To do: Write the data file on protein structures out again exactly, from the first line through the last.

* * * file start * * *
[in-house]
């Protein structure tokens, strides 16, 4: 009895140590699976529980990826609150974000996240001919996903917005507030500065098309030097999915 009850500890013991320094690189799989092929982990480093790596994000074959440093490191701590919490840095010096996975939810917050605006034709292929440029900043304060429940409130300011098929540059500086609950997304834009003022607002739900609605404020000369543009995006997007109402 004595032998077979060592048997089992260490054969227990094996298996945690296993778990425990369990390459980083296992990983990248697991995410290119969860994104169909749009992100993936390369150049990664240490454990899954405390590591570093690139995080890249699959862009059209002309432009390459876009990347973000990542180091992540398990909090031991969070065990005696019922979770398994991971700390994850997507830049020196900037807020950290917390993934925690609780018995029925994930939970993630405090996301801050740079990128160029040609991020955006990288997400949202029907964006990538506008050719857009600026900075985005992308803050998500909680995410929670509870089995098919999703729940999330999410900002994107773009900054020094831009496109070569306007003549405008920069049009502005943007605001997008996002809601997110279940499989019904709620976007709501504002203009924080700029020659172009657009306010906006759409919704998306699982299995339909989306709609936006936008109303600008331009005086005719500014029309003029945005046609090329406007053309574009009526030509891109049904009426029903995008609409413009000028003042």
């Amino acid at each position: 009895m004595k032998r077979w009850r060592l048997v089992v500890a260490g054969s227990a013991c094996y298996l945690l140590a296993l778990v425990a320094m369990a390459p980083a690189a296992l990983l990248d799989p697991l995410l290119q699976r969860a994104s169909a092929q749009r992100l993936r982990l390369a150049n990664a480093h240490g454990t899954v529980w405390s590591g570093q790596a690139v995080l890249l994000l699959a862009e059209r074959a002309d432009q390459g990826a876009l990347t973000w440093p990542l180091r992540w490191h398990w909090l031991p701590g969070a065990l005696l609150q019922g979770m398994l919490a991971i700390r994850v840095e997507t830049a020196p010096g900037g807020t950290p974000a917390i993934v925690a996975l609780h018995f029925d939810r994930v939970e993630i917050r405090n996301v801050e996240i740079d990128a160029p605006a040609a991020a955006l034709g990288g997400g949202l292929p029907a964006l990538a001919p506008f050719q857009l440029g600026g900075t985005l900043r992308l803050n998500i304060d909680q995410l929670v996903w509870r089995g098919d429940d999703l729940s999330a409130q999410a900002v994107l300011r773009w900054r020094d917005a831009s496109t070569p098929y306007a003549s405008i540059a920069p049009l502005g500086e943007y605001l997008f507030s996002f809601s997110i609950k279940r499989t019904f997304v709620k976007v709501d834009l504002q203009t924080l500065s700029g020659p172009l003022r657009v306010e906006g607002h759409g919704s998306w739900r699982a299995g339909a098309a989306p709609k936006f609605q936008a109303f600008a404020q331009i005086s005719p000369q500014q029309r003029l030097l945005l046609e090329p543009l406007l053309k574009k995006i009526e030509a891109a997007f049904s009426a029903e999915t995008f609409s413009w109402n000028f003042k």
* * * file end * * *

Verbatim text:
[in-house]
């Protein structure tokens, strides 16, 4: 009895140590699976529980990826609150974000996240001919996903917005507030500065098309030097999915 009850500890013991320094690189799989092929982990480093790596994000074959440093490191701590919490840095010096996975939810917050605006034709292929440029900043304060429940409130300011098929540059500086609950997304834009003022607002739900609605404020000369543009995006997007109402 004595032998077979060592048997089992260490054969227990094996298996945690296993778990425990369990390459980083296992990983990248697991995410290119969860994104169909749009992100993936390369150049990664240490454990899954405390590591570093690139995080890249699959862009059209002309432009390459876009990347973000990542180091992540398990909090031991969070065990005696019922979770398994991971700390994850997507830049020196900037807020950290917390993934925690609780018995029925994930939970993630405090996301801050740079990128160029040609991020955006990288997400949202029907964006990538506008050719857009600026900075985005992308803050998500909680995410929670509870089995098919999703729940999330999410900002994107773009900054020094831009496109070569306007003549405008920069049009502005943007605001997008996002809601997110279940499989019904709620976007709501504002203009924080700029020659172009657009306010906006759409919704998306699982299995339909989306709609936006936008109303600008331009005086005719500014029309003029945005046609090329406007053309574009009526030509891109049904009426029903995008609409413009000028003042």
């Amino acid at each position: 009895m004595k032998r077979w009850r060592l048997v089992v500890a260490g054969s227990a013991c094996y298996l945690l140590a296993l778990v425990a320094m369990a390459p980083a690189a296992l990983l990248d799989p697991l995410l290119q699976r969860a994104s169909a092929q749009r992100l993936r982990l390369a150049n990664a480093h240490g454990t899954v529980w405390s590591g570093q790596a690139v995080l890249l994000l699959a862009e059209r074959a002309d432009q390459g990826a876009l990347t973000w440093p990542l180091r992540w490191h398990w909090l031991p701590g969070a065990l005696l609150q019922g979770m398994l919490a991971i700390r994850v840095e997507t830049a020196p010096g900037g807020t950290p974000a917390i993934v925690a996975l609780h018995f029925d939810r994930v939970e993630i917050r405090n996301v801050e996240i740079d990128a160029p605006a040609a991020a955006l034709g990288g997400g949202l292929p029907a964006l990538a001919p506008f050719q857009l440029g600026g900075t985005l900043r992308l803050n998500i304060d909680q995410l929670v996903w509870r089995g098919d429940d999703l729940s999330a409130q999410a900002v994107l300011r773009w900054r020094d917005a831009s496109t070569p098929y306007a003549s405008i540059a920069p049009l502005g500086e943007y605001l997008f507030s996002f809601s997110i609950k279940r499989t019904f997304v709620k976007v709501d834009l504002q203009t924080l500065s700029g020659p172009l003022r657009v306010e906006g607002h759409g919704s998306w739900r699982a299995g339909a098309a989306p709609k936006f609605q936008a109303f600008a404020q331009i005086s005719p000369q500014q029309r003029l030097l945005l046609e090329p543009l406007l053309k574009k995006i009526e030509a891109a997007f049904s009426a029903e999915t995008f609409s413009w109402n000028f003042k």